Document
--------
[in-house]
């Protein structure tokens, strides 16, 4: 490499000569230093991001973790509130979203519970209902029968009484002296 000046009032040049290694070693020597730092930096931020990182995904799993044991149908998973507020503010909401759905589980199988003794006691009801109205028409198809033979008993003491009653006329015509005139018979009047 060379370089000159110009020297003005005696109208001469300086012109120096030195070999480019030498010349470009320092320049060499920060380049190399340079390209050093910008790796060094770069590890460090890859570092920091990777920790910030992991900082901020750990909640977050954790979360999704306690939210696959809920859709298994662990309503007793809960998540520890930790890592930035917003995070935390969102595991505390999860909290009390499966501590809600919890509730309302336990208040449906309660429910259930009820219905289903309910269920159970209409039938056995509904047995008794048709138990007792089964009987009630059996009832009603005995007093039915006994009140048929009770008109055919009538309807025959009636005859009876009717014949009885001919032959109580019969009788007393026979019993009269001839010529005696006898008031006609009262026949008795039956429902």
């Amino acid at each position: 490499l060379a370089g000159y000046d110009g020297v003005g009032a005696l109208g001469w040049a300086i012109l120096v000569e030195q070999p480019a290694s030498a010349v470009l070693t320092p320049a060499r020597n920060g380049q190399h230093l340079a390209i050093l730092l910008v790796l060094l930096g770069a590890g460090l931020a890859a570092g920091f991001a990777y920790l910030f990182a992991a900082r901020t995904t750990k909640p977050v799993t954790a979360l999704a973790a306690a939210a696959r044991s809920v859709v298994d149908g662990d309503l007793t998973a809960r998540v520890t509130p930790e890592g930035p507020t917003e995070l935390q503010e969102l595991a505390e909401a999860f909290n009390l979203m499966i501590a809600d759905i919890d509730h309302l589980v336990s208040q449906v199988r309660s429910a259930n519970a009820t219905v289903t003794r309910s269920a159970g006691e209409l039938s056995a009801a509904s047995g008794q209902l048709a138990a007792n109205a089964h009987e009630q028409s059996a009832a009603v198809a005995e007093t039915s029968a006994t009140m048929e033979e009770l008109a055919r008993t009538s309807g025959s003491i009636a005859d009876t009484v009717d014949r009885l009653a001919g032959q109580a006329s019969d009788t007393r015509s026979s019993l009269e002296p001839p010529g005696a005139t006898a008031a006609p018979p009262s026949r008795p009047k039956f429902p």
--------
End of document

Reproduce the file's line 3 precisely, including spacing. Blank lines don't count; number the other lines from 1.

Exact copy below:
């Amino acid at each position: 490499l060379a370089g000159y000046d110009g020297v003005g009032a005696l109208g001469w040049a300086i012109l120096v000569e030195q070999p480019a290694s030498a010349v470009l070693t320092p320049a060499r020597n920060g380049q190399h230093l340079a390209i050093l730092l910008v790796l060094l930096g770069a590890g460090l931020a890859a570092g920091f991001a990777y920790l910030f990182a992991a900082r901020t995904t750990k909640p977050v799993t954790a979360l999704a973790a306690a939210a696959r044991s809920v859709v298994d149908g662990d309503l007793t998973a809960r998540v520890t509130p930790e890592g930035p507020t917003e995070l935390q503010e969102l595991a505390e909401a999860f909290n009390l979203m499966i501590a809600d759905i919890d509730h309302l589980v336990s208040q449906v199988r309660s429910a259930n519970a009820t219905v289903t003794r309910s269920a159970g006691e209409l039938s056995a009801a509904s047995g008794q209902l048709a138990a007792n109205a089964h009987e009630q028409s059996a009832a009603v198809a005995e007093t039915s029968a006994t009140m048929e033979e009770l008109a055919r008993t009538s309807g025959s003491i009636a005859d009876t009484v009717d014949r009885l009653a001919g032959q109580a006329s019969d009788t007393r015509s026979s019993l009269e002296p001839p010529g005696a005139t006898a008031a006609p018979p009262s026949r008795p009047k039956f429902p």